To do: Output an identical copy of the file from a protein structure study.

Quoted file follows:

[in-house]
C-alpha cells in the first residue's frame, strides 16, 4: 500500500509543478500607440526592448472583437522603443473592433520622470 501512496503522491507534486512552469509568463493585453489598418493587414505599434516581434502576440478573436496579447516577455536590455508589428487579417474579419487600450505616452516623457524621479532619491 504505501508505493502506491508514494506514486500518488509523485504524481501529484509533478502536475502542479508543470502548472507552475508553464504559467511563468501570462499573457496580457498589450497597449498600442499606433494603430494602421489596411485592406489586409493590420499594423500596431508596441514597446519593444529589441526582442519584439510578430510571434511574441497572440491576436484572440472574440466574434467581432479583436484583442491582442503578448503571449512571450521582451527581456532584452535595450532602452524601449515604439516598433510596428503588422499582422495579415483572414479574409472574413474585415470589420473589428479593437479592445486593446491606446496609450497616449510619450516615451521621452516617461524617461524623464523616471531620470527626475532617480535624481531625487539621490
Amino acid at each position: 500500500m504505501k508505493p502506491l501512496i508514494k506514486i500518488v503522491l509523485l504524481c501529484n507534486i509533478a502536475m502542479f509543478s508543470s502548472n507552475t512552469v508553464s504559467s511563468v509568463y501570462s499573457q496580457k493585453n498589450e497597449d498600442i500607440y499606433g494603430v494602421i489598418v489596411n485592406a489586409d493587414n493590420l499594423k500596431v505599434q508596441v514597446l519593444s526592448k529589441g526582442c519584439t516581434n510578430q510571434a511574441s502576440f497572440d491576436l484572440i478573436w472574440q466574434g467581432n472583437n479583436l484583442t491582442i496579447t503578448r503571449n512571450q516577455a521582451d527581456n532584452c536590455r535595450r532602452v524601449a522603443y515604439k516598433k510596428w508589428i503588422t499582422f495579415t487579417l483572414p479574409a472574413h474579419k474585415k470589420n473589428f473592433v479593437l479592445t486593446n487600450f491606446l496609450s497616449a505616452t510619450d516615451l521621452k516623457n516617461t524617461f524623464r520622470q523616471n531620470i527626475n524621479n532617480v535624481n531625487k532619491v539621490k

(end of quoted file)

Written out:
[in-house]
C-alpha cells in the first residue's frame, strides 16, 4: 500500500509543478500607440526592448472583437522603443473592433520622470 501512496503522491507534486512552469509568463493585453489598418493587414505599434516581434502576440478573436496579447516577455536590455508589428487579417474579419487600450505616452516623457524621479532619491 504505501508505493502506491508514494506514486500518488509523485504524481501529484509533478502536475502542479508543470502548472507552475508553464504559467511563468501570462499573457496580457498589450497597449498600442499606433494603430494602421489596411485592406489586409493590420499594423500596431508596441514597446519593444529589441526582442519584439510578430510571434511574441497572440491576436484572440472574440466574434467581432479583436484583442491582442503578448503571449512571450521582451527581456532584452535595450532602452524601449515604439516598433510596428503588422499582422495579415483572414479574409472574413474585415470589420473589428479593437479592445486593446491606446496609450497616449510619450516615451521621452516617461524617461524623464523616471531620470527626475532617480535624481531625487539621490
Amino acid at each position: 500500500m504505501k508505493p502506491l501512496i508514494k506514486i500518488v503522491l509523485l504524481c501529484n507534486i509533478a502536475m502542479f509543478s508543470s502548472n507552475t512552469v508553464s504559467s511563468v509568463y501570462s499573457q496580457k493585453n498589450e497597449d498600442i500607440y499606433g494603430v494602421i489598418v489596411n485592406a489586409d493587414n493590420l499594423k500596431v505599434q508596441v514597446l519593444s526592448k529589441g526582442c519584439t516581434n510578430q510571434a511574441s502576440f497572440d491576436l484572440i478573436w472574440q466574434g467581432n472583437n479583436l484583442t491582442i496579447t503578448r503571449n512571450q516577455a521582451d527581456n532584452c536590455r535595450r532602452v524601449a522603443y515604439k516598433k510596428w508589428i503588422t499582422f495579415t487579417l483572414p479574409a472574413h474579419k474585415k470589420n473589428f473592433v479593437l479592445t486593446n487600450f491606446l496609450s497616449a505616452t510619450d516615451l521621452k516623457n516617461t524617461f524623464r520622470q523616471n531620470i527626475n524621479n532617480v535624481n531625487k532619491v539621490k